Black Hills Ranch is located 28 miles south of Marfa, Texas, fronting on the east side of US Highway 67 just north of Shafter and adjoining the Cibolo Creek Ranch runway to the south. This ranch is named after the Cerros Prietos (Black Hills) and contains some of the most scenic property in the Trans Pecos. This is a working cattle and hunting ranch which has been in the same family for more than 80 years, making this a unique opportunity to own a heritage West Texas ranch.
Black Hills Ranch is located in the Chihuahuan Desert of Texas, comprised of mid-elevation grasslands and scrubland of basin range topography between the Davis Mountains to the north, the Chinati Mountains to the west, and the Rio Grande River on the south. The ranch is located adjacent to large properties and has rugged but accessible hills with rock outcrops, as well as open flats, creating lots of interesting habitats.
There are north and south entrances on Highway 67 with winding mountain roads through the Black Hills, creating access from one end to the other. There is an older headquarters where the family lived and ranched decades ago. An extremely large concrete dam was built in the 1930s to provide irrigation water to fields below, which the family still owns. Water rights will convey. The lake is all but silted-in but this artifact of the ranch creates a rich history.
A network of roads, wells, water storage tanks, and water troughs makes this a very desirable cattle and hunting ranch. In recent years, the ranch has been leased to a local rancher who has done much to improve the infrastructure while enhancing the range condition.
The landscape is wide-open rolling hills, canyons, grass and scrubland surrounded by rugged mountain ranges which can be seen from most places on the property. Classic “Cattle County” of the Old West, the Black Hills Ranch has maintained much of the environment and appearance of times past. This vast area lies in an elevation range between 5,150 and 4,400 feet allowing for mix of vegetation from the mid to upper Chihuahuan Desert such asSpanish dagger, yucca, creosote and cholla with a mix of blue grama, black grama, bear grass, and sideoats grama with scattered brush. Canyons and creeks have heavier brush like mesquite, desert willow, white brush, hackberry, and catclaw. Larger oaks and junipers cover the north slopes, providing excellent cover for wildlife.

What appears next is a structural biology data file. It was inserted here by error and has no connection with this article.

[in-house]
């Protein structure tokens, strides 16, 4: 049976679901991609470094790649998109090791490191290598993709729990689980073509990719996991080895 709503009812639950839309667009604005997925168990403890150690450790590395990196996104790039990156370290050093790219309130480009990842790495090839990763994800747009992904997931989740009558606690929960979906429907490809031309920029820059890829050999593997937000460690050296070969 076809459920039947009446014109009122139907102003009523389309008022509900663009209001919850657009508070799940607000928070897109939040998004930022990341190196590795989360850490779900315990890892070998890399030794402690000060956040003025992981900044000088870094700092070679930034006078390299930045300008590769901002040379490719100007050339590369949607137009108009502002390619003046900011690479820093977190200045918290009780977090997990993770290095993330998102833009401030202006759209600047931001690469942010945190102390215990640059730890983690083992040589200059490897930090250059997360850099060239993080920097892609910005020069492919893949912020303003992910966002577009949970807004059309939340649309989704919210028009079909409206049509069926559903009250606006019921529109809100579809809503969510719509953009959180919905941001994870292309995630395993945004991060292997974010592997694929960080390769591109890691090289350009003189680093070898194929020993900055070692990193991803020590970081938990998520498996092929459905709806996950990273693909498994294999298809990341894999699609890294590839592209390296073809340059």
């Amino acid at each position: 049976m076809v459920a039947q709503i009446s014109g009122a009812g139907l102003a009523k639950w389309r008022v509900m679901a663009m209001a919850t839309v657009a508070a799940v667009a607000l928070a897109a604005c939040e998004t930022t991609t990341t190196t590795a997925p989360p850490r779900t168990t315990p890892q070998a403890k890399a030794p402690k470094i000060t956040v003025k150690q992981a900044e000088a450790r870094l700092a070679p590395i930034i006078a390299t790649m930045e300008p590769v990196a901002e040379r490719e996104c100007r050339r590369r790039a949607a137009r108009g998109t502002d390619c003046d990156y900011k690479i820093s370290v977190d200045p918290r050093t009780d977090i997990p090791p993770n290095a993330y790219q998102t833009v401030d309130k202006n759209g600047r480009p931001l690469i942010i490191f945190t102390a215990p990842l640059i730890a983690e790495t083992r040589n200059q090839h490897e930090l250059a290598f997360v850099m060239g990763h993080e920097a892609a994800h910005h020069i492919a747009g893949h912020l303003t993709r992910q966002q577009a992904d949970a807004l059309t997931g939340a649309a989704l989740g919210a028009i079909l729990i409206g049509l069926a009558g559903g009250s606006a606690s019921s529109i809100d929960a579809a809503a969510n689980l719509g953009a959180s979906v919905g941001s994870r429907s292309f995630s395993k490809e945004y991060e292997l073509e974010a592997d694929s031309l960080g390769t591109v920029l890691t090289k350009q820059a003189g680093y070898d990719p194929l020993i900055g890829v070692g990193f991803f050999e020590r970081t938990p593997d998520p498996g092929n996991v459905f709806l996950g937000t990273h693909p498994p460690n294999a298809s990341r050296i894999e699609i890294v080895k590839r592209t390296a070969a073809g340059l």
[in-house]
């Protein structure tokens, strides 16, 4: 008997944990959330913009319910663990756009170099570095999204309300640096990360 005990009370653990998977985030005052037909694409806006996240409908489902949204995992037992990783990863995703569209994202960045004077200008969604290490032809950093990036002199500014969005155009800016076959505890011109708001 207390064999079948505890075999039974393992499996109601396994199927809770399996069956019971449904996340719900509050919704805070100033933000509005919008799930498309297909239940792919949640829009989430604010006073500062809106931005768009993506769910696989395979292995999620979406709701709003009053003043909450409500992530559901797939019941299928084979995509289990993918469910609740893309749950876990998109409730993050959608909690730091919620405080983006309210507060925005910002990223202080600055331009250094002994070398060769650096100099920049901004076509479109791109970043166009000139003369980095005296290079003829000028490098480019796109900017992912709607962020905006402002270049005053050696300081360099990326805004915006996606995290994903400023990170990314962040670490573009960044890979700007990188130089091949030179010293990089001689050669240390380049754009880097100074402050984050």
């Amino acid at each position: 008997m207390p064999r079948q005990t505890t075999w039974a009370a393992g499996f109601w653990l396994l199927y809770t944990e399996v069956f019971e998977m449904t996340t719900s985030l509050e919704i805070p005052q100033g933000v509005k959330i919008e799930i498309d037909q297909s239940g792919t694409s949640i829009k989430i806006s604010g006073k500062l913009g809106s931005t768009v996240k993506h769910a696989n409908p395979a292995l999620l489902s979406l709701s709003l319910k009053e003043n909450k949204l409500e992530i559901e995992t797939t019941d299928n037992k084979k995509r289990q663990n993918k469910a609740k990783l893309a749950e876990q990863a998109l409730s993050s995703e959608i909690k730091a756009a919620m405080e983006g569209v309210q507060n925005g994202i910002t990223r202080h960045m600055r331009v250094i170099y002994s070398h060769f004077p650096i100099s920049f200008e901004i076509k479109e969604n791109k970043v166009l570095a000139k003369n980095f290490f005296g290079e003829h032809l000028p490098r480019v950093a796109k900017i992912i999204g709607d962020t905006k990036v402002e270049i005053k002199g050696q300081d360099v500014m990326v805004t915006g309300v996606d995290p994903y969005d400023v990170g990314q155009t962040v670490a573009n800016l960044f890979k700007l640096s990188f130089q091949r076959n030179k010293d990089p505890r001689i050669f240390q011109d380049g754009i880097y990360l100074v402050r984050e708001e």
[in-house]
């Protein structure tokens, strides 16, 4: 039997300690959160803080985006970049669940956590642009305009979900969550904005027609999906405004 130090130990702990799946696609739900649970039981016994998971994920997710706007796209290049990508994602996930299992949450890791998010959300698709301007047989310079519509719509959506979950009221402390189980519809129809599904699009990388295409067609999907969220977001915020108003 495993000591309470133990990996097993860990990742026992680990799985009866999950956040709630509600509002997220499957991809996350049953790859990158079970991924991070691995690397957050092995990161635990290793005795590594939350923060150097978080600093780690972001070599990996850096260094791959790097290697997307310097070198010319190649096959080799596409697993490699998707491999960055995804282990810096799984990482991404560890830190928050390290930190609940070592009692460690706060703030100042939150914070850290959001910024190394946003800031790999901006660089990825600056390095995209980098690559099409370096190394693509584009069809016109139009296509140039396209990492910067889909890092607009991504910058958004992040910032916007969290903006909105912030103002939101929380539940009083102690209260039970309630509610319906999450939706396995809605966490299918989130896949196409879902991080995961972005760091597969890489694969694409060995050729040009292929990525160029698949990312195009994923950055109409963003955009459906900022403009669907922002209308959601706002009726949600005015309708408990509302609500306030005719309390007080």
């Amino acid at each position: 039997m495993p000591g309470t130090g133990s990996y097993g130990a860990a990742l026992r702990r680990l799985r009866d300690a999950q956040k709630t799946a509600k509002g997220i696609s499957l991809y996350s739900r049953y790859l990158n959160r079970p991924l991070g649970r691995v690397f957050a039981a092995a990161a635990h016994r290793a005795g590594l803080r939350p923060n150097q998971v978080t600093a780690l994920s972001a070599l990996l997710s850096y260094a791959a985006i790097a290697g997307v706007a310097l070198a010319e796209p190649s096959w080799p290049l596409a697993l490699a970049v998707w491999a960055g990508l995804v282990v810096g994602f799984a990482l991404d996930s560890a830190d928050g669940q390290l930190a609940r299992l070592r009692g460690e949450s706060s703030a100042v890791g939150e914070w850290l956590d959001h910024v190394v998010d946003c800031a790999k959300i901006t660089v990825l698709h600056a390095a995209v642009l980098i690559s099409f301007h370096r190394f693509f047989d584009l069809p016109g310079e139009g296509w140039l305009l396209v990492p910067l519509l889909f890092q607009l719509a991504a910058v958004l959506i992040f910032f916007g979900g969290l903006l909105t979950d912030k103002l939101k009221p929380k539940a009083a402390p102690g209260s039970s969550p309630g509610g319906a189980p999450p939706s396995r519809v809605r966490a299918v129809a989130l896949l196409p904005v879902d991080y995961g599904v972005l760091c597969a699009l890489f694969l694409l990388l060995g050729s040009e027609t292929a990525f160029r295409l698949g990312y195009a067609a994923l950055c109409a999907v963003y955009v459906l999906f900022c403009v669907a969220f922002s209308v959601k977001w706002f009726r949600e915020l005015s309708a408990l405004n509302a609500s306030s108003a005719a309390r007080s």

This property is home to many species of birds, raptors, songbirds, and game birds such as Blue (Scaled) Quail, Morning Dove, and White Wing Dove as well as larger wildlife of the desert such as Desert Mule Deer and Javelina. The brush and grasses provide excellent habitat for these game and non-game animals. This is Chihuahuan Desert hunting land at its best and a nature lover’s dream. There is a large population of Aoudad on the ranch and it is common to see groups of 20 to 30 at a time.
The headquarters is located a few miles to the interior with electricity and good water on an all-weather caliche road. There is a main house in need of repair at the old headquarters and a number of old barns and sheds with a large set of working pens nearby. Other improvements include older sets of smaller pens located around the ranch and a network of water lines and roads throughout the ranch.
There are four wells on the ranch and a number of water storage tanks and water troughs. A pipeline system transports water to strategic storage tanks in even the roughest part of the Black Hills. There are a number of surface tanks and a few large headers, as well. The large dam in Cibolo Creek is on the boundary with the Lake Ranch, which is owned by the Texas General Land Office and could be cleaned out to supply more year-round waters.